Though makers of all sorts of luxury goods had been flocking to China to take advantage of a growing affluent class there, last year the Communist Party started cracking down on what it called extravagant and conspicuous consumption. McLaren Automotive’s regional director for China said that the British maker of supercars hasn’t seen any recovery yet. “The visibility that used to be an asset — we used to be okay just a few years ago — now it’s not really a plus,” Mirko Bordiga, said at the recent Guangzhou auto show. “There are many issues that are in the market that doesn’t really let us hope that the market is growing that much.”
News of Mitsubishi’s rebadging of Renault-Samsung vehicles for the US market is being greeted with far less enthusiasm around these parts than one would expect the internet to greet news of any French vehicles coming to America. One angle that isn’t being explored much comes from commenter callisall, who writes
if anyone else was scratching your head (like I was) about how Mitsu makes money in the USA, Mitsu is the third largest seller of cars to subprime borrowers behind Chrysler and Dodge.
So by outsourcing its R&D and focusing on the subprime market (and perhaps parts for its cars), it looks like Mitsu can make its US operations worthwhile.
If you want to see the future of Holden in Australia, this is it. Yes, it’s the same car that Jack Baruth took to the woodshed in today’s edition of TTAC, but it’s also a harbinger of things to come for the iconic Australian marque, with the announcement that Holden’s Elizabeth, Australia plant will be tooling up to produce the first ever front-wheel drive Commodore. And even that looks doubtful.
Another day, another turnaround strategy from Sergio Marchionne. The plan, which won’t be revealed until April, reportedly includes a rear-wheel drive architecture as a key element, with enough flexibility to be used in everything from Alfa to Dodge vehicles.
Back in the 1950s, when Europe was still rebuilding after World War Two, Ford Motor Company and General Motors decided to show the world what a cost-no-object car was like in the American idiom. First Ford introduced the 1956 Continental Mark II, hand assembled down to the component level, that was said to lose $1,000 on each and every $10,000 Mark II sold. Adjusting for inflation, that loss is the equivalent about $8,600 in 2013 money. A year later, GM started selling the Motorama influenced Eldorado Brougham, at an even steeper $13,074. Motor City lore has it that not only was the Eldo Brougham thousands more expensive than the Mark II, its loses exceeded those of the Mark II by thousands of dollars as well. Now the Sanford C. Bernstein brokerage has looked at how much money various European automakers have lost on particular cars since 1997.
Chrysler has decided to delay production of the Jeep Cherokee again as the company seeks to iron out further quality issues with their crucial new product.
PSA, parent company of Peugeot and Citroen, is said to be exploring a partnership with China’s Dongfeng, as Peugeot looks for ways to strengthen itself amid weak sales and a perpetually sputtering European car market.
GM and Unifor (the union formerly known as the CAW) have reached a tentative agreement for the 2,500 workers at the CAMI plant in Ingersoll, Ontario, which builds the Chevrolet Equinox and GMC Terrain.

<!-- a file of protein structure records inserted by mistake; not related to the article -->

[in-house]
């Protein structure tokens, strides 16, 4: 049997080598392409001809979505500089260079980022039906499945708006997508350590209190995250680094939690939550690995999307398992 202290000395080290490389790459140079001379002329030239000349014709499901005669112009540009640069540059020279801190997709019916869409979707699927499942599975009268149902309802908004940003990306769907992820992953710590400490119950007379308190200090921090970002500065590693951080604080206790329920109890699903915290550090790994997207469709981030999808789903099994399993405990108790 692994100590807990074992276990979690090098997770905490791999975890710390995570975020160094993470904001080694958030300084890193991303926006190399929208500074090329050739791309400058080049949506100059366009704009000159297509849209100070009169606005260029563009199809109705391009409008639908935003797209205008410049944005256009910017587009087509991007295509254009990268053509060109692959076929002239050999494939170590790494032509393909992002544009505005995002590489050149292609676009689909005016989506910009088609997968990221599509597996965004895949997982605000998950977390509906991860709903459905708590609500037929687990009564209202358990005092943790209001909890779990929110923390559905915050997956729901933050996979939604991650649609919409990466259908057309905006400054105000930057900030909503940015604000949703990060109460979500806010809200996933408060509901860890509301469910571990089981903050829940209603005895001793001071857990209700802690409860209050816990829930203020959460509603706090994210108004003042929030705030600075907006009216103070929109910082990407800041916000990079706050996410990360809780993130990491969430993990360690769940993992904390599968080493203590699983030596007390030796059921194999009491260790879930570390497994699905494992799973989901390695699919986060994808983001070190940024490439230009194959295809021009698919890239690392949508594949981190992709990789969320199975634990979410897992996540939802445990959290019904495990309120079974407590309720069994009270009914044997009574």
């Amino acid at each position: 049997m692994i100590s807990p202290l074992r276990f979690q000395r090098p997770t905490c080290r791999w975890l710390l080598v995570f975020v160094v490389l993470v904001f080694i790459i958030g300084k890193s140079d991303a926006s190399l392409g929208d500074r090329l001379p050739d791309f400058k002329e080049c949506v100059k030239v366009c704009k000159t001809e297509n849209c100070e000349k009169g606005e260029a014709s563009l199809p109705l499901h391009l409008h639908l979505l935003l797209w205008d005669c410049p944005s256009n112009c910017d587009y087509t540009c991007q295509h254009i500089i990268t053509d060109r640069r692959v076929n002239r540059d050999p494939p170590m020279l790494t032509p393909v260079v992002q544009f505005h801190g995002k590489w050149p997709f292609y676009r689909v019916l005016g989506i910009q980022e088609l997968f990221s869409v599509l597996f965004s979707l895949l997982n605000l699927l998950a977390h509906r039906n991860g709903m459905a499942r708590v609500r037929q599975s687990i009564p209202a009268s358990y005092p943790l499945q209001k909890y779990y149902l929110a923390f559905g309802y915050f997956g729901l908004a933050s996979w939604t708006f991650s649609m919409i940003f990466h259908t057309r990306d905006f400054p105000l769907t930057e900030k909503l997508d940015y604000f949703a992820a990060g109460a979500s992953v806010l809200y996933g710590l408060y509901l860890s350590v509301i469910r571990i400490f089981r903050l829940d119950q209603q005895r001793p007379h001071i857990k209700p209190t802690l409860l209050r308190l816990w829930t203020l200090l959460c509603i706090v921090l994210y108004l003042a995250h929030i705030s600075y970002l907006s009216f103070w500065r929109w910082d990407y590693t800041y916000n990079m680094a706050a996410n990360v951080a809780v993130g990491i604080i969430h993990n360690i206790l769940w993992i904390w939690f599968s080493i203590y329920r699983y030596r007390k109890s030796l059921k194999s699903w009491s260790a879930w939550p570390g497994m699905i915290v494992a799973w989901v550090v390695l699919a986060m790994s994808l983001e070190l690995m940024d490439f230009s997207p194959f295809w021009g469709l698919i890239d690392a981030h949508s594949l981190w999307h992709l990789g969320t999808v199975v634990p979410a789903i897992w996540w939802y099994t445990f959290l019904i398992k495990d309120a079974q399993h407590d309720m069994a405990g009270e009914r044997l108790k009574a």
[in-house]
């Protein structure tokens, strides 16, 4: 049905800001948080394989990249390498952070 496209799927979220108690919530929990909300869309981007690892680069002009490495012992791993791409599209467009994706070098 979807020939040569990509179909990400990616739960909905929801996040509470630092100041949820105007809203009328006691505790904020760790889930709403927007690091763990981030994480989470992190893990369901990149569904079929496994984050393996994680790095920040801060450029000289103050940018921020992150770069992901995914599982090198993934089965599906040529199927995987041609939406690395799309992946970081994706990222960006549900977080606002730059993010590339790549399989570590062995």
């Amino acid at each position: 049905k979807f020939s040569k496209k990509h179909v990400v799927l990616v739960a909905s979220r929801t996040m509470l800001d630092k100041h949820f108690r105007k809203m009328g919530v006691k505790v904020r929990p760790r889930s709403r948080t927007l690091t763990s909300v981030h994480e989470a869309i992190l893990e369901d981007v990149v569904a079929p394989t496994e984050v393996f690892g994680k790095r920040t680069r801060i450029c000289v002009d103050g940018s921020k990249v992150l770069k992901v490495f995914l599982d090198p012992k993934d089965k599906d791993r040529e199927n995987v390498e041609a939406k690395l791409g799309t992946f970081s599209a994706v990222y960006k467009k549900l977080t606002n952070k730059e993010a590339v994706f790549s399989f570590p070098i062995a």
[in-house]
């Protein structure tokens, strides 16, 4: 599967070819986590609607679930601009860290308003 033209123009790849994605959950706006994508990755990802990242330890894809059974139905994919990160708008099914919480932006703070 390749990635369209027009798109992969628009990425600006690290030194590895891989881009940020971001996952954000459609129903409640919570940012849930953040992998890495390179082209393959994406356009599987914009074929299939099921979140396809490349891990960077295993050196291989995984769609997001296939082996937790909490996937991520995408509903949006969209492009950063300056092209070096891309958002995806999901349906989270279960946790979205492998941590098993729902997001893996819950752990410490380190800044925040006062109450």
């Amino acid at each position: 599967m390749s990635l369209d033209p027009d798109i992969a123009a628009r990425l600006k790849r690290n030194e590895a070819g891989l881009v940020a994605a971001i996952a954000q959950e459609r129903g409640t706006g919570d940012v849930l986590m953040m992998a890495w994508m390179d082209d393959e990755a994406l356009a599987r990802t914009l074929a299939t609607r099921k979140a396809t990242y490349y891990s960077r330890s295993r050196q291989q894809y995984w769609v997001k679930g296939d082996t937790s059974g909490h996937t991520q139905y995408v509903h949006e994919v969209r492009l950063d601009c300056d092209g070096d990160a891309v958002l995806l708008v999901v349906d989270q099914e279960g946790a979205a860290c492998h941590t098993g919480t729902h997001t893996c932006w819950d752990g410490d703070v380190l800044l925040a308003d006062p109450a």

Mercedes-Benz E-Class sales shot up 44% in August 2013, a 2008-unit gain. This improvement followed up on July’s 10% year-over-year improvement, which put an end to four consecutive months of decline for the now-recently facelifted E-Class, Mercedes-Benz’s core midsize model.
Europe’s car market is still a good half-decade away from making a recovery, according to Ford’s top man in Europe. Reuters quotes Stephen Odell, Ford’s European CEO, as anticipating a $1.8 billion loss in Europe this year, stating
“There are indications that an end of the decline may come in the second half of this year. However, a recovery of the market, we estimate, will take at least five to six years.”
After closing multiple plants and cutting thousands of jobs in response to major overcapacity issues and declining demand, Odell stated that he anticipated no further restructuring moves on the continent.
For the fourth consecutive month, Canadian auto sales increased in July 2013. An extra 10,600 units translated to a 7% increase, the second-best improvement so far this year. Passenger car volume, which travelled in the wrong direction in the first half of 2013, jumped 11% in July.
Big trucks are really quite good at being many things to many people. Consequently, many people buy big trucks. Sales of full-size trucks in the United States are up 23% this year as the overall industry has grown at an 8% clip. Big trucks are relatively affordable, more fuel efficient than they were in the recent past, and much more liveable than they were even a decade ago.
0% financing for 60 months. Up to $2,000 in dealer rebates, most of which winds up going into customers’ pockets. Rental lines bulging with high-trim sedans as dealers desperately attempt to shovel away product and make room for truckloads of new arrivals. Savvy shoppers are shaving three, four, and even five grand off of MSRP as average transaction prices land in the basement for the class. Despite massive inflows of manufacturer cash, sales volume stagnates and declines as competitors grab more and more market share. All in merely the second model year of Toyota’s marquee product, a legendary nameplate with a (supposedly) loyal customer base and years of carefully-crafted reputation. What, pray tell, is going on here?
Chrysler CEO Sergio Marchionne may not be fond of changing up his outfits, but he certainly has no problem mixing up product plans. The latest news out of Auburn Hills suggests that Chrysler will be extending the lifespan of some key products for up to another 5 years.